by Daria Purdy ’19
Active Minds, Inc. is a national non-profit organization, and it has a chapter at Providence College. Active Minds was founded in 2000 by University of Pennsylvania student Alison Malmon, following the suicide of her older brother Brian.
The non-profit strives to end the stigma surrounding mental illness by opening up conversations about mental health and encouraging students to get the help they need. Active Minds has over 400 chapters at colleges and universities throughout the country.
Students Colleen Andersen ’17 and Cassandra Caggiano ’18 are co-presidents of the Active Minds chapter at PC, and Connor Murphy ‘17, Abby Wolf ’18, and Anissa Latifi ’18 serve on the Executive Board.
Andersen describes the mission of the chapter as “ending the stigma surrounding mental illness on our campus through building awareness and educating all students.” The organization is not a support group, but rather a catalyst for starting conversation about mental illness on campus, and giving students the confidence to seek the mental health support they need. Furthermore, Andersen and Caggiano work to educate the PC community about the larger organization of Active Minds and its mission.
The Active Minds chapter meets every other Thursday at 7 p.m. in Feinstein 115. According to Andersen, during meetings the Active Minds members “brainstorm ideas and plan events.” Fun activities, such as making stress balls, are often incorporated. The meetings end with the members sharing a high and a low note of the week.
In November, the leaders of the Active Minds chapter at PC were able to attend the National Mental Health on Campus Conference in Sacramento, California.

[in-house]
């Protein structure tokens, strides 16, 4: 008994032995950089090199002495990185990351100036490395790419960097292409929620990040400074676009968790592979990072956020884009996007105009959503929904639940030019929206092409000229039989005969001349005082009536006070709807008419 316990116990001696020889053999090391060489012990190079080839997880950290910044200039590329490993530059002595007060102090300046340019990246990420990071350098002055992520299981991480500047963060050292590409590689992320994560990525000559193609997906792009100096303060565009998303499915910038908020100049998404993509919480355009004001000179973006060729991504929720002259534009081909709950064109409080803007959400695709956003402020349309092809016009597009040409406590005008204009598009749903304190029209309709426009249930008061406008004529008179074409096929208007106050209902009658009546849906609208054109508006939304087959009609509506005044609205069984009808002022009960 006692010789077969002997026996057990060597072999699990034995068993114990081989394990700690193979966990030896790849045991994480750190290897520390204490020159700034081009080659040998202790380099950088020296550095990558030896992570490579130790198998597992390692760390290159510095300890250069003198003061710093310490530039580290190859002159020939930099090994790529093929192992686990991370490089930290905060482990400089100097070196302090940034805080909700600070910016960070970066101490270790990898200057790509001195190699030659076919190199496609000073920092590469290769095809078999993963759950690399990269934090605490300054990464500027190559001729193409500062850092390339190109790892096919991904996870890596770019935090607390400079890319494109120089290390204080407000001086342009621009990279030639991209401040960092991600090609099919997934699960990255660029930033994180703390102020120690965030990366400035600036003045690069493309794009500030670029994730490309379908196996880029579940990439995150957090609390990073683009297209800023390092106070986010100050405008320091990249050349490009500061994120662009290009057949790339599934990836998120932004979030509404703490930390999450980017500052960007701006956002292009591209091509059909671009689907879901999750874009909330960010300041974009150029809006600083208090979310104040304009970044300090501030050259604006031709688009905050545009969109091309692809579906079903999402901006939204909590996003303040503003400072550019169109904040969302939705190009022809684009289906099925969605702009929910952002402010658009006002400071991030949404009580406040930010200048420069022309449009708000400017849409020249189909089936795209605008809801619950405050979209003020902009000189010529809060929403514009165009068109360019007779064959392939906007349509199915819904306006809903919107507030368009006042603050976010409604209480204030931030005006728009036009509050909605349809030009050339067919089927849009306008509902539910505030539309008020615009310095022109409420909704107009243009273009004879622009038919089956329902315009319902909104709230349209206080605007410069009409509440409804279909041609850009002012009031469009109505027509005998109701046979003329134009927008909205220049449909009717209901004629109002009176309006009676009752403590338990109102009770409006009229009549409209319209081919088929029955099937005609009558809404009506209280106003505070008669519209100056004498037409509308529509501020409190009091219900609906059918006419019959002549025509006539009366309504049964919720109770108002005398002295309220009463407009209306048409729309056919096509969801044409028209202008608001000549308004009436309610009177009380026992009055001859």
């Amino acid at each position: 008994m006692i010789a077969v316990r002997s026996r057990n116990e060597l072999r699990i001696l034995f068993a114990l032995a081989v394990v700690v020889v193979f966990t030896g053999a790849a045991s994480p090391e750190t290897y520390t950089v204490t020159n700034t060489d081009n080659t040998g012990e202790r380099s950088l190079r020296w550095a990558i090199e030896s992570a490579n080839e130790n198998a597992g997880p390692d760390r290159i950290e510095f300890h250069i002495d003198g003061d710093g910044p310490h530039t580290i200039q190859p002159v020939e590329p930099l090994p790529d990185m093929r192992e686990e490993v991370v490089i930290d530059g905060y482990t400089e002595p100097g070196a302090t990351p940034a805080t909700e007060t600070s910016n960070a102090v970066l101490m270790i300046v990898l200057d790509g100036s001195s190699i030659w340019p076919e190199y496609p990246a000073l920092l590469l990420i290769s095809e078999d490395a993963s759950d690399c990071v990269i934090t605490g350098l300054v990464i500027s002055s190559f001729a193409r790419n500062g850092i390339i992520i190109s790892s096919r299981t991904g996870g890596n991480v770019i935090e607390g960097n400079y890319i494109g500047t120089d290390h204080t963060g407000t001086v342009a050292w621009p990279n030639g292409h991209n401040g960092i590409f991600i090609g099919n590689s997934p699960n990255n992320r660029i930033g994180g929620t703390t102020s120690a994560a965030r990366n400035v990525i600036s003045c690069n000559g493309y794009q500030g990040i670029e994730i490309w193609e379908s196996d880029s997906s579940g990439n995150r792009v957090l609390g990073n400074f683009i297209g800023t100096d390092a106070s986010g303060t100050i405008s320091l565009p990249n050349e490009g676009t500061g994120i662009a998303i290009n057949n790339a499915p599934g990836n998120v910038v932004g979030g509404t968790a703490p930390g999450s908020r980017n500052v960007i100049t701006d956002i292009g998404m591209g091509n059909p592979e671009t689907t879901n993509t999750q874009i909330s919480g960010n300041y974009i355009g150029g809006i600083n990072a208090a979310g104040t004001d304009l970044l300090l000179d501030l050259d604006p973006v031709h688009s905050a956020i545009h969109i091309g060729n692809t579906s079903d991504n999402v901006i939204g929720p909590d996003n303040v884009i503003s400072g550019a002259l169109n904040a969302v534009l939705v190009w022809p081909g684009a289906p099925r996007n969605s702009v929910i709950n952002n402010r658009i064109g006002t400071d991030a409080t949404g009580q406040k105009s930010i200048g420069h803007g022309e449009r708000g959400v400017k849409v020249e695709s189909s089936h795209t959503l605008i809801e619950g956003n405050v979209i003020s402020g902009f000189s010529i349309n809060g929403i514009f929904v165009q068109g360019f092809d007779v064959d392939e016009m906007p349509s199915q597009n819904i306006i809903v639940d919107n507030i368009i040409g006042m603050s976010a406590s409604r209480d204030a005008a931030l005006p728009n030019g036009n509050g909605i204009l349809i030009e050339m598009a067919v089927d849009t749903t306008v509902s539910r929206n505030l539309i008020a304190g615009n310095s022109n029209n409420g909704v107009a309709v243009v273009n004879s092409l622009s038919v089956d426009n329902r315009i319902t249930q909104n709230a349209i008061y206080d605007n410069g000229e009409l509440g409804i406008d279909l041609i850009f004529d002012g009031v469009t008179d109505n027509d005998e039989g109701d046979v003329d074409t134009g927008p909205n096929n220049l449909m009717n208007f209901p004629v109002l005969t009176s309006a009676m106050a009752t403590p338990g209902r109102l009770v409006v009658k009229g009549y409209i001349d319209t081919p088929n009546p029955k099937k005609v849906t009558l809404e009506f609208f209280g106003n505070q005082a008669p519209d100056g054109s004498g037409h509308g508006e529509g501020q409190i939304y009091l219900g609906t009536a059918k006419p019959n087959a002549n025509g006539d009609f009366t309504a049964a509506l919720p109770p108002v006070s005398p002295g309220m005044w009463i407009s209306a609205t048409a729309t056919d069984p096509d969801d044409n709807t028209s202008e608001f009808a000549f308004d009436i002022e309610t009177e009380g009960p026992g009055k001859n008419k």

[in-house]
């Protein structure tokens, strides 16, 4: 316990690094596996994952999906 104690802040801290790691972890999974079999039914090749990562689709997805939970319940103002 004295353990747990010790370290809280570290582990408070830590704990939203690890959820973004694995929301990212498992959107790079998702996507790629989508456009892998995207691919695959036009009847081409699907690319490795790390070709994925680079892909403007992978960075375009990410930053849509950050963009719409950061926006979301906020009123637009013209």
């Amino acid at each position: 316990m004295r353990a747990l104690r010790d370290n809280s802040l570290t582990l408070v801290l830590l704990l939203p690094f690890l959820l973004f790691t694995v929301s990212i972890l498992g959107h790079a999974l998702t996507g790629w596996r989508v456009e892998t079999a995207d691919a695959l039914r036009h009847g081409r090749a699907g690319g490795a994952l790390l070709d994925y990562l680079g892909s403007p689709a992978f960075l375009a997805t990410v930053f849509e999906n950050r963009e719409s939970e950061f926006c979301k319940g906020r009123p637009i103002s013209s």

Andersen says that at the conference they “had a chance to meet and collaborate with other student leaders a professional advocates from around the country.” The Active Minds leaders were able to attend workshops, hear from keynote speakers, and share their struggles and successes with other student leaders.
Andersen says that they also learned more about how to give marginalized groups more access to mental health support. Andersen describes that at PC, the three groups of students who are least likely to use the Personal Counseling Center are athletes, members of the LGBTQ community, and first generation college students.
Since the theme of the conference was “inclusion,” the Active Minds leaders learned a lot about how to give marginalized groups mental health support.
Using what they learned from the conference, Andersen says that she hopes her and her fellow members can make “students feel as though they can speak up for themselves and their friends when it comes to issues related to mental illness.”